Draft law on public decency causes outrage in Egypt

Politicians argued whether the draft law clashed with the constitution. (Reuters)
Updated 20 November 2019

Draft law on public decency causes outrage in Egypt

CAIRO: A proposed Egyptian law concerning public decency has been fiercely criticized by some members of Parliament, including the speaker of the house.

According to Article 4 of the draft law, it would not be permitted to wear body-revealing clothing or clothes with pictures or symbols that violate public decency, including ripped jeans.

Parliament Speaker Aly Abdel-Aal slammed the draft, which was proposed by MP Ghada El-Agamy. “I am sure that those who read the draft law did not read it properly. We are in a country that accepts everyone. We should not interfere in personal affairs,” Abdel-Aal said.

“I stopped at the expression of public decency because this is an expression that can never be controlled since it covers behavior. It is a relative perspective, something that is acceptable to some people but unacceptable to others,” Abdel-Aal added.

MP Mohamed Abu Hamed said the draft law clashes with the constitution, and that mere talk about such issues would harm the tourism sector. Abu Hamed said the bill flies in the face of the constitution in terms of freedom of clothing and other forms of personal liberty.

El-Agamy said the MPs who expressed their opinion about the bill during the general session did not read it in the first place.

She said Abdel-Aal’s opinion matters, adding that every MP has the right to express his or her opinion regarding the draft. She alleged that much of what has been said about the law was not true.

El-Agamy told Arab News that her proposed draft law would be applied to public places under the joint supervision of the Interior Ministry and the concerned authorities in accordance with what would be stipulated in its regulations. 

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She added that violating the public decency code could encompass various forms, and that the authorities concerned will determine the penalty according to the type of violation committed, such as badmouthing people, or committing an act that would harm people in the area by frightening or endangering them.

Article 8 of the draft law stipulates that the penalty for violators is between 500-5,000 Egyptian pounds ($31-$311). The penalty doubles if the violation is repeated within a year.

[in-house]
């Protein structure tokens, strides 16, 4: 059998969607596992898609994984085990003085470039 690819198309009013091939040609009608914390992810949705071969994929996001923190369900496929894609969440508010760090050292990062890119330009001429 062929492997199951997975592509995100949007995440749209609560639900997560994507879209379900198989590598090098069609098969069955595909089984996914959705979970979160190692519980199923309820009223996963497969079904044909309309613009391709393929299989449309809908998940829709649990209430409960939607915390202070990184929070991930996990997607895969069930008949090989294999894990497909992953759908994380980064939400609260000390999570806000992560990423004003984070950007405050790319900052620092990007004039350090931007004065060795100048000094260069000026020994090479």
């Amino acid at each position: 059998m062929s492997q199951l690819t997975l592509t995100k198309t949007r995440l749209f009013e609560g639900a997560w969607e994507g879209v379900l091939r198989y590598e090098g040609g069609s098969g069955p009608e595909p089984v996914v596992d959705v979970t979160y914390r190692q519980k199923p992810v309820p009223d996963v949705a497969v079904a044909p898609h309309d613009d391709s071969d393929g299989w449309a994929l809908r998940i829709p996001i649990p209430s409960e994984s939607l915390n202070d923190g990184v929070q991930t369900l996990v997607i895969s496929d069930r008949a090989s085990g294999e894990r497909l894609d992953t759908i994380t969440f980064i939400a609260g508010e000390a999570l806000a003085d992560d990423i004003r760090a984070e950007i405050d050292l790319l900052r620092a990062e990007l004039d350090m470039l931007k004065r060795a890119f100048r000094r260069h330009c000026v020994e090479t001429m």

The draft law opens by stating that public decency code “is a set of attitudes and ethics that reflect society’s values, principles and identity in accordance with the foundations and the elements provided for in the constitution.”


Successor to slain Iran general faces same fate if he kills Americans: US envoy

Updated 23 January 2020

Successor to slain Iran general faces same fate if he kills Americans: US envoy

  • Washington blamed Soleimani for masterminding attacks by Iran-aligned militias against US forces in the region
  • Ghaani promised to “continue in this luminous path” taken by Soleimani and said the goal was to drive US forces out of the region

DUBAI: The US special representative for Iran said the successor to Qassem Soleimani, who was killed in a US drone strike, would suffer the same fate if he followed a similar path of killing Americans, Asharq Al-Awsat newspaper reported.

Washington blamed Soleimani for masterminding attacks by Iran-aligned militias against US forces in the region. US President Donald Trump ordered the Jan. 3 drone strike in Iraq after a build up of tension over Iran’s nuclear program.

Iran responded to the killing of Soleimani, who was charged with expanding Tehran’s influence across the Middle East, by launching missile strikes on US targets in Iraq, although no US soldiers were killed.

After Soleimani’s death, Tehran swiftly appointed Esmail Ghaani as the new head of the Quds Force, an elite unit in the Revolutionary Guards that handles actions abroad. The new commander pledged to pursue Soleimani’s course.

“If (Esmail) Ghaani follows the same path of killing Americans then he will meet the same fate,” Brian Hook told the Arabic-language daily Asharq Al-Awsat.

He said in the interview in Davos that US President Donald Trump had long made it clear “that any attack on Americans or American interests would be met with a decisive response.”

“This isn’t a new threat. The president has always said that he will always respond decisively to protect American interests,” Hook said. “I think the Iranian regime understands now that they cannot attack America and get away with it.”

After his appointment, Ghaani promised to “continue in this luminous path” taken by Soleimani and said the goal was to drive US forces out of the region, which has long been Iran’s stated policy.

Tensions between Washington and Tehran have steadily increased since Trump withdrew from Iran’s nuclear deal with world powers in 2018 and imposed tough news sanctions that have hammered the Iranian economy.

This month’s military flare-up began in December when rockets fired at US bases in Iraq killed a US contractor. Washington blamed pro-Iran militia and launched air strikes that killed at least 25 fighters. After the militia surrounded the US embassy in Baghdad for two days, Trump ordered the drone strike on Soleimani.